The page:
Remember that fear always lurks behind perfectionism.  Confronting your fears and allowing yourself the right to be human can, paradoxically, make you a far happier and more productive person.  Dr David M Burns.

I am part of a group of women who get together to support and learn from each other.  This is a new group that has had only one meeting so far.  At that meeting it was decided that future meetings would have a ‘theme’ and the ‘theme’ for tonight’s (the second) meeting would be FEAR.

We were asked to put something together about our fears and how we planned to get over them aka move/live through them and come out the other side.

When I sat down to put together my piece for the meeting I thought about the many acronyms for FEAR and several came immediately to mind.

The obvious one is False Expectations Appearing Real but what about

For Everything a Reason

Forget Everything and Run

Forget Everything and Remember

Failure Expected and Received

Face Everything and Rejoice

False Emotions Appearing Real

Forget Everything and Relax

Future Events Appearing Real

Of these my favorite is ‘Face Everything and Rejoice”.

But of course when we usually talk about FEAR it is in the negative sense.  For me, having lived this long and interesting life, there really is nothing I fear except perhaps ending my life as a vegetable.  This could be Alzheimer’s or some other debilitating illness.

MPH LogoEach week at the hospice I see people in the last stages of their life.  By the time they arrive at the hospice they all appear to have accepted that their life is coming to an end.  I don’t fear this as an ending to my life but I would hate to be totally dependent on somebody else for all my needs.

Not since I was a small child have I been dependent on somebody else.  I was inter-dependent with my late husband  for more than 40 years but this is something quite different.  We were mutually supportive of each other.

There are two things that I really dread – losing control of my mind and losing control of my body.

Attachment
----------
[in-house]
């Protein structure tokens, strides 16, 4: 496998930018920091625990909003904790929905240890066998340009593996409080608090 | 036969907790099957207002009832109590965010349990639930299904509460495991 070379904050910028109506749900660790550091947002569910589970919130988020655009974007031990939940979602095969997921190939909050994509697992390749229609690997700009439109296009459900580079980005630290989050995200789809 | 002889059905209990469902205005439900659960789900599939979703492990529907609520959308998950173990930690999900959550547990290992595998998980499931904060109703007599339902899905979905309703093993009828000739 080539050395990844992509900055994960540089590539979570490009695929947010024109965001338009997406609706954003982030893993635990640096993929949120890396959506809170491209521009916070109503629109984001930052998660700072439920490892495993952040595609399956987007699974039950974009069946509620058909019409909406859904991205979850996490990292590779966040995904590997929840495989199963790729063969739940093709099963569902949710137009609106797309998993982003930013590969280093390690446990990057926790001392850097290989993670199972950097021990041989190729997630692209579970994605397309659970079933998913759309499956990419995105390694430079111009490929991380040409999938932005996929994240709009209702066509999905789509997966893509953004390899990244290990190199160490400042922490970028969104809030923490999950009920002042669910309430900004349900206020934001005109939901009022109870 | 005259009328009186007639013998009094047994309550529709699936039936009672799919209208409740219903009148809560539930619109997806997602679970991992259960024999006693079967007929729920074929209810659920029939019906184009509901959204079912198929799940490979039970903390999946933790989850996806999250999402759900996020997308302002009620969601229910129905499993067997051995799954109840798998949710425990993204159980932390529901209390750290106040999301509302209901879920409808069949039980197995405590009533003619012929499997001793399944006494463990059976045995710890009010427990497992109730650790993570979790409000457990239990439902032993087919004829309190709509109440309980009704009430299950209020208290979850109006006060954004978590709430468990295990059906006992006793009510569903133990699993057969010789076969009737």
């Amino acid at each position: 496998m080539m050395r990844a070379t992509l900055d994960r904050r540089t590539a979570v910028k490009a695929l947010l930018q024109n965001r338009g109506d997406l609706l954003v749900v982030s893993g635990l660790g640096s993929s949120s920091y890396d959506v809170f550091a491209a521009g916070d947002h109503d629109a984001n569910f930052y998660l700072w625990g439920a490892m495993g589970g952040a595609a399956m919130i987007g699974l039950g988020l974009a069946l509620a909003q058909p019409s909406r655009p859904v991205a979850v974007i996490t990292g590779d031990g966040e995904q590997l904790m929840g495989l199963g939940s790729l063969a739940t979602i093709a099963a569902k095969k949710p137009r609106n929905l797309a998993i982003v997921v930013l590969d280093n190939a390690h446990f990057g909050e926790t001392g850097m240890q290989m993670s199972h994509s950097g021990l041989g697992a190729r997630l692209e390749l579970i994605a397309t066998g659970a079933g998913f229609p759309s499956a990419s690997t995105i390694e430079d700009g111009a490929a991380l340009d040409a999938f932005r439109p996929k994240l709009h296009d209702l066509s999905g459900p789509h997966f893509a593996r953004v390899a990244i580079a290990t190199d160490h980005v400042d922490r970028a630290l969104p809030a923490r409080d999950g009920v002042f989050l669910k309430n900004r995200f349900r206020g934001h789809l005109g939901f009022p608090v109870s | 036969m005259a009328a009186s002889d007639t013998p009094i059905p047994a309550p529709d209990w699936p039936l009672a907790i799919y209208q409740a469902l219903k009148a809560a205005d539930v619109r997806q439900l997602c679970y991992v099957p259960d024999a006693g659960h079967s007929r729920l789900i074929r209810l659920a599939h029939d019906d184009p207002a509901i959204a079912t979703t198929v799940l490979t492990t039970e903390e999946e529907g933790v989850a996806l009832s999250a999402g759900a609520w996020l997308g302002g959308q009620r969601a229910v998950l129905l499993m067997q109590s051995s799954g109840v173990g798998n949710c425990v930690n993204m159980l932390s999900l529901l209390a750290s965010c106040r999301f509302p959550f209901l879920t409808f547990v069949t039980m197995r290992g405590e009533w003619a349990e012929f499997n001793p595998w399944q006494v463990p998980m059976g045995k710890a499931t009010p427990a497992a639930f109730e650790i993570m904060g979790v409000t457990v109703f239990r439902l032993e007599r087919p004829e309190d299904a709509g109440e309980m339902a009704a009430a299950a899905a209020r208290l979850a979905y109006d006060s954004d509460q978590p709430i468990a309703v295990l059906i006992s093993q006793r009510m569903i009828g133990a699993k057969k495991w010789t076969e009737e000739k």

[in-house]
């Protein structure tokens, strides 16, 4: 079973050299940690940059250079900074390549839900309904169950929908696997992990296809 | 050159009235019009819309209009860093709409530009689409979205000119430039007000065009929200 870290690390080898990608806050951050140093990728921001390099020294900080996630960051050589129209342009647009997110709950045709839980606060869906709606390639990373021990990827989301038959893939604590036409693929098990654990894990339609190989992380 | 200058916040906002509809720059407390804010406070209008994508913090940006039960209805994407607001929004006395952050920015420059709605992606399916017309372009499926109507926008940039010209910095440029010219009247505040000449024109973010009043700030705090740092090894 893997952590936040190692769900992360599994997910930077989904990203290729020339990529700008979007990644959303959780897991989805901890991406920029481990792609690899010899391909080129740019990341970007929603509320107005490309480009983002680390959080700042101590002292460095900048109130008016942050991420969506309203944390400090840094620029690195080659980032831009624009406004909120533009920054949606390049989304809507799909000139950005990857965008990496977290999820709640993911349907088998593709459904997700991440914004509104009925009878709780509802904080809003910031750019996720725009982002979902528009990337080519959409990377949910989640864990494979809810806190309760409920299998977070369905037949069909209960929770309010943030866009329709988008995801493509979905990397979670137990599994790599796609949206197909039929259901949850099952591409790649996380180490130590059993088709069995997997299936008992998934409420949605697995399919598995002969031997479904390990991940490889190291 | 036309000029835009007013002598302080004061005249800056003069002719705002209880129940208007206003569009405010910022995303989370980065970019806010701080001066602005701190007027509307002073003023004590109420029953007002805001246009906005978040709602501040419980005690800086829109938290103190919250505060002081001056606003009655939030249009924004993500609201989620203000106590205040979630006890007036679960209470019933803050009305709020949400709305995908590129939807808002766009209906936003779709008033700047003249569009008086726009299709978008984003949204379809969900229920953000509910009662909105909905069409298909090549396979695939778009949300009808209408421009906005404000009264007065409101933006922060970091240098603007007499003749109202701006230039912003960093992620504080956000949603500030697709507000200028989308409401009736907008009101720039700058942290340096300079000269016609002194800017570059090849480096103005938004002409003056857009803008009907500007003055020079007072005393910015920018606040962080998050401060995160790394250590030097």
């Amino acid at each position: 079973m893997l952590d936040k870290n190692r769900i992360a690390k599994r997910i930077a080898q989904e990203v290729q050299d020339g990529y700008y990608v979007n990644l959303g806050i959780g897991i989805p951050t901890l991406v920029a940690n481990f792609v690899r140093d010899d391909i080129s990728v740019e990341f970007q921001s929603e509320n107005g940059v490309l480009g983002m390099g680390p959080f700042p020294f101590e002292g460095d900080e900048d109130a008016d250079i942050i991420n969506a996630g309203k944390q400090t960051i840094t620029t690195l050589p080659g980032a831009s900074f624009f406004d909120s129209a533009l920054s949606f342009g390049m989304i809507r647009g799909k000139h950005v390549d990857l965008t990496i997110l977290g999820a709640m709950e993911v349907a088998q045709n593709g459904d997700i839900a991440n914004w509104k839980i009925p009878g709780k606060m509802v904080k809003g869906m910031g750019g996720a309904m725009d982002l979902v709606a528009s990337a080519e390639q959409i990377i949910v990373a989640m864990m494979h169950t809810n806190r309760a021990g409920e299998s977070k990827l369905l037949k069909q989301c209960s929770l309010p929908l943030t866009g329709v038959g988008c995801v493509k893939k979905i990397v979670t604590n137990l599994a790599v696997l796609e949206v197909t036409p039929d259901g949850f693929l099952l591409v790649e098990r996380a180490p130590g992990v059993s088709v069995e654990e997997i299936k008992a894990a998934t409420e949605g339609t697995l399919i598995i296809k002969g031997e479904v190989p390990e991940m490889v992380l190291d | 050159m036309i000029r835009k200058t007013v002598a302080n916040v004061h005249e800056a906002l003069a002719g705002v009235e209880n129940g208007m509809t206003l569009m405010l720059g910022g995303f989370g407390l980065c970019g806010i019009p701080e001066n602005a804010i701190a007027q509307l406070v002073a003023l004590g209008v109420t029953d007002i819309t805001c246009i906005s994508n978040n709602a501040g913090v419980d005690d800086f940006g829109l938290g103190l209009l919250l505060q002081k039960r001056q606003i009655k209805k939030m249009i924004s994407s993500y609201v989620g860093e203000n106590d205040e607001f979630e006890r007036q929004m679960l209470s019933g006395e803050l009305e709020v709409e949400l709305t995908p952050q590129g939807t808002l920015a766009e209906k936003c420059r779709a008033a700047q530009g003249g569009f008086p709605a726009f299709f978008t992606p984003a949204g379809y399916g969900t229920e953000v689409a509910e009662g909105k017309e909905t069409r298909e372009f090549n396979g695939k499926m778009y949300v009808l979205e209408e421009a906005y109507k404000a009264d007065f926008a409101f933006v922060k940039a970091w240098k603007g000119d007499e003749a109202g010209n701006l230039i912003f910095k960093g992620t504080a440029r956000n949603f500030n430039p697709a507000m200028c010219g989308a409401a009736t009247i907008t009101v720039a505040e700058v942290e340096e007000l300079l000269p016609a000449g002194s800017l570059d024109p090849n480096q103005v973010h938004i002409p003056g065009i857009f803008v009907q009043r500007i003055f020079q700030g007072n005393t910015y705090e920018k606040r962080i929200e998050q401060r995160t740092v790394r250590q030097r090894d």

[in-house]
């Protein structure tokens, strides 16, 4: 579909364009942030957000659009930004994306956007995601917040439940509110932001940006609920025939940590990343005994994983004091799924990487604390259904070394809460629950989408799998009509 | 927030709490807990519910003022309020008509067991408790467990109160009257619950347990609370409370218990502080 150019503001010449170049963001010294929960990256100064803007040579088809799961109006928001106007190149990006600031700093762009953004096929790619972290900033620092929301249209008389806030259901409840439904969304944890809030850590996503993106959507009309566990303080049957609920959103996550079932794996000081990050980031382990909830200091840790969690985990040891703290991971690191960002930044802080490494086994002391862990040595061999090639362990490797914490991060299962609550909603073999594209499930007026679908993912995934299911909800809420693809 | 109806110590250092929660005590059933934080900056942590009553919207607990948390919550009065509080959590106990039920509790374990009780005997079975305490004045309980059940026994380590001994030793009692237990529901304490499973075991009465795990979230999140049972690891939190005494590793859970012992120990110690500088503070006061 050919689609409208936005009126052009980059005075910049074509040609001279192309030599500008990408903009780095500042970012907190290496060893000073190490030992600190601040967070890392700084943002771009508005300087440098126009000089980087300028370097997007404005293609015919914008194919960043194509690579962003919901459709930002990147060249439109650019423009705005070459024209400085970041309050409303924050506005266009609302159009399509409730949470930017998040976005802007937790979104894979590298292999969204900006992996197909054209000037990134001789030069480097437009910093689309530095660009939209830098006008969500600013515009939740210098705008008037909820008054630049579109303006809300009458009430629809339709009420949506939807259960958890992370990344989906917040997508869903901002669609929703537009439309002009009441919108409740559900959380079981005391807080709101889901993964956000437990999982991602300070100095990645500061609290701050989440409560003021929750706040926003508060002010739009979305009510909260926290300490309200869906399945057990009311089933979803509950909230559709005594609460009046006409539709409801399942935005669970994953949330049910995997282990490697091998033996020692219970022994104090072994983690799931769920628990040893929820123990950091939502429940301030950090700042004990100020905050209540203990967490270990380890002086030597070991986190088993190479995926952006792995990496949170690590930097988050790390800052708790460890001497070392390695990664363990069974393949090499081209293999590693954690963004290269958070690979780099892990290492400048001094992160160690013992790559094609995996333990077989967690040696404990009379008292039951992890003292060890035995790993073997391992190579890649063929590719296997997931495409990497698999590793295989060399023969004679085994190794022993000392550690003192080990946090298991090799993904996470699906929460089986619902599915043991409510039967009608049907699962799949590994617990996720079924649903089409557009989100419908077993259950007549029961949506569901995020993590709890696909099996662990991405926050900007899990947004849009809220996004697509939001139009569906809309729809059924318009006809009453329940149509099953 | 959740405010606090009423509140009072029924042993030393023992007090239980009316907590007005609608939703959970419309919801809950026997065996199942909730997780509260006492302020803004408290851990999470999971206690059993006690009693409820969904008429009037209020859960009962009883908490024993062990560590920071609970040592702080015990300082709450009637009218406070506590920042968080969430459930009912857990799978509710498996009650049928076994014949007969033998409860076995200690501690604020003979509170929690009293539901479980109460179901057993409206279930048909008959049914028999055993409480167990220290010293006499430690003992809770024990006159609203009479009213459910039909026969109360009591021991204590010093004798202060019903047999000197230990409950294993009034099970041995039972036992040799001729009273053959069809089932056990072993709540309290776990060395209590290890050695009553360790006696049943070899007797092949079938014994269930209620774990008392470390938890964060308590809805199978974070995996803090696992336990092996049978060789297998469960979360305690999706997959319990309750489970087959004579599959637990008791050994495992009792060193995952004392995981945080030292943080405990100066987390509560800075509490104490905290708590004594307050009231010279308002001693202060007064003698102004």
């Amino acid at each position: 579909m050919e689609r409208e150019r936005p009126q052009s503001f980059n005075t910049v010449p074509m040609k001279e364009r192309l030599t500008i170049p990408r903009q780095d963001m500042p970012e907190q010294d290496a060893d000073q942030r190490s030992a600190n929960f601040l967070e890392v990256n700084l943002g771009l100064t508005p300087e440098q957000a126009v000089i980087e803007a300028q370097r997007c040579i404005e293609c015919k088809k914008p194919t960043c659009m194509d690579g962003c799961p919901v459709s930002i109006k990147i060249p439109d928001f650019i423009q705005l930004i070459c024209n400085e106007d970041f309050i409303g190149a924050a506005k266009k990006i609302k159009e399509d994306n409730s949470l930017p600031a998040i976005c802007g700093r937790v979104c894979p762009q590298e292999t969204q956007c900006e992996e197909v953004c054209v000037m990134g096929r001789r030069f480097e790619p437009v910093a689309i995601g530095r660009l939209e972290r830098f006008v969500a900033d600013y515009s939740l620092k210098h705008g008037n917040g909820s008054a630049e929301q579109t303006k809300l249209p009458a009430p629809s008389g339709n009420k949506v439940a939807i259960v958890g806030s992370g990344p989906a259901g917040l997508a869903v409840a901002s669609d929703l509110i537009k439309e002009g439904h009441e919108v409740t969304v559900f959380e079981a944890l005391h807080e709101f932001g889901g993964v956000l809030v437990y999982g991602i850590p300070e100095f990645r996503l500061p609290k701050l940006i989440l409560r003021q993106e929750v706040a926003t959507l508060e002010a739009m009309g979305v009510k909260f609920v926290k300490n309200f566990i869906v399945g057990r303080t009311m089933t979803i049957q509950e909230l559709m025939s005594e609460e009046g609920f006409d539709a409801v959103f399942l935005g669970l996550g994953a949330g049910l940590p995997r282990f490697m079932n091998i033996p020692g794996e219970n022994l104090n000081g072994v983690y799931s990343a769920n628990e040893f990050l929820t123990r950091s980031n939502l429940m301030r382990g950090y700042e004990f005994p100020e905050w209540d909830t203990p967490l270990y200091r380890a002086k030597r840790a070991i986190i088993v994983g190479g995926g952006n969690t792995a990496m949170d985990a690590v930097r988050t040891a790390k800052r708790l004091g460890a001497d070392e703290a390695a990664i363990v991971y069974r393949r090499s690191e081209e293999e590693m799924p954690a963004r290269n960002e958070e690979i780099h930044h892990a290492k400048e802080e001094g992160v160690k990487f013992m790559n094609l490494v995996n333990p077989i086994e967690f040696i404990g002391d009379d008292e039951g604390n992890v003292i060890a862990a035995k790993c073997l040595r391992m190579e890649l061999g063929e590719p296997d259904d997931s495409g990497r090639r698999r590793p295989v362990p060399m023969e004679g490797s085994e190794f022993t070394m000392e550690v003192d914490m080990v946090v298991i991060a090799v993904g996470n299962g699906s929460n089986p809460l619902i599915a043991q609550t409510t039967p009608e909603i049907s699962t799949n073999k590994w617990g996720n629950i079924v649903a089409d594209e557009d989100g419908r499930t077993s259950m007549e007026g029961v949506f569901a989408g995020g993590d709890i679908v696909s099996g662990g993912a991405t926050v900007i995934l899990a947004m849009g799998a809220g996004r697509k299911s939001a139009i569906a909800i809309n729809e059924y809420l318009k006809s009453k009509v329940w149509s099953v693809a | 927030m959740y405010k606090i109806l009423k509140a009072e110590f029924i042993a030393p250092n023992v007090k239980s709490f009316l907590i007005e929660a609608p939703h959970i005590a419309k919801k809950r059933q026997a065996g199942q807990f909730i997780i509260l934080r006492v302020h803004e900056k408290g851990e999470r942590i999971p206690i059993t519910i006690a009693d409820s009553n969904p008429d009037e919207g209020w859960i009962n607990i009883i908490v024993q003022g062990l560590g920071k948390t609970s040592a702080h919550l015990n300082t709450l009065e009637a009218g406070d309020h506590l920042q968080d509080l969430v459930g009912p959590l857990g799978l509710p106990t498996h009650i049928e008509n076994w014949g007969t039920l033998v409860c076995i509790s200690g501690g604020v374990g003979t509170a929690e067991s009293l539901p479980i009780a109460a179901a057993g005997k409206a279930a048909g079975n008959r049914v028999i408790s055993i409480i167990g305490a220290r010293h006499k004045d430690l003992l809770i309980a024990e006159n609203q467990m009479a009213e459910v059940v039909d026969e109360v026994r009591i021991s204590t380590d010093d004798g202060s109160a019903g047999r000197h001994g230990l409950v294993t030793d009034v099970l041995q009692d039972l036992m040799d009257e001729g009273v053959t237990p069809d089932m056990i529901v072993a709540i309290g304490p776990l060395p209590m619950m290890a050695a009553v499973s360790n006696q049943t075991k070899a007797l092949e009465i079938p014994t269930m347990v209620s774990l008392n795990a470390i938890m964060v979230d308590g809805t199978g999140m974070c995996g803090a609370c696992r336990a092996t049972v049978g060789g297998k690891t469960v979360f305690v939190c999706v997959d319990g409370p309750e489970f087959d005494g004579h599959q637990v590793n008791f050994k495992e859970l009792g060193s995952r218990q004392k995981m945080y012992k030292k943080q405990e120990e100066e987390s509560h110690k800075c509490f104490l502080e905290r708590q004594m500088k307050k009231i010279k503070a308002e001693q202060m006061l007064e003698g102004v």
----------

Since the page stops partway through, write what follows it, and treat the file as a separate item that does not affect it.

So I am doing everything I can to stop either of these things happening.  I walk up and down the hills of this very hilly suburb in Wellington, on a daily basis.  I walk to the local store and take opportunities to walk when I can.

Golf club and ball

Photo -Karl Nelleson

I play the occasional game of golf with a friend.  Neither of us is particularly good but we love the game and the open air.  I promise to play more golf in the coming months.

I read vociferously.  I love words and word Pile of bookspuzzles and these form part of my everyday life.  I play bridge, not as often as I used to but I promise I will take it up again.  I will find three others to play with on a regular basis.

Playing cards

I will keep on working on these things so that my daughter will never hear me say “Who are you?” when she comes to visit.  And I will also  exercise the body.

I would sort out all the arguments and see which belonged to fear and which to creativeness. Other things being equal, I would make the decision which had the larger number of creative reasons on its side.  ~Katharine Butler Hathaway 1890-1942, American author.

Fitting exercise into our life

We know that we should exercise our bodies at least five days out of seven, but in our very busy lives it is often difficult to make the time.  Perhaps like me, you have joined a gym and then been unable to take advantage of the membership because of calls on your time.  Have you purchased exercise equipment to use at home in the belief that you will exercise while doing something else, ie watching TV?

I think we have all tried these things and for me they have failed.  Recently when I moved into a smaller house, I put all this seldom used/unused exercise equipment onto an internet trading site and sold them.  They had been sitting there almost chiding me for not using them.

So I looked around for other ways of exercising my body.  I have a small dog who needs to be walked daily.  So come rain or shine we go out for usually around 30 minutes but sometimes longer.  One of the things I do is behind the scenes activities to assist my real estate friend.  At least one day a week Lotte (my small dog) and I walk the streets of our suburb delivering fliers and other advertising material for her.  This usually takes about 1 hour after which I have a very tired small dog who collapses in her bed.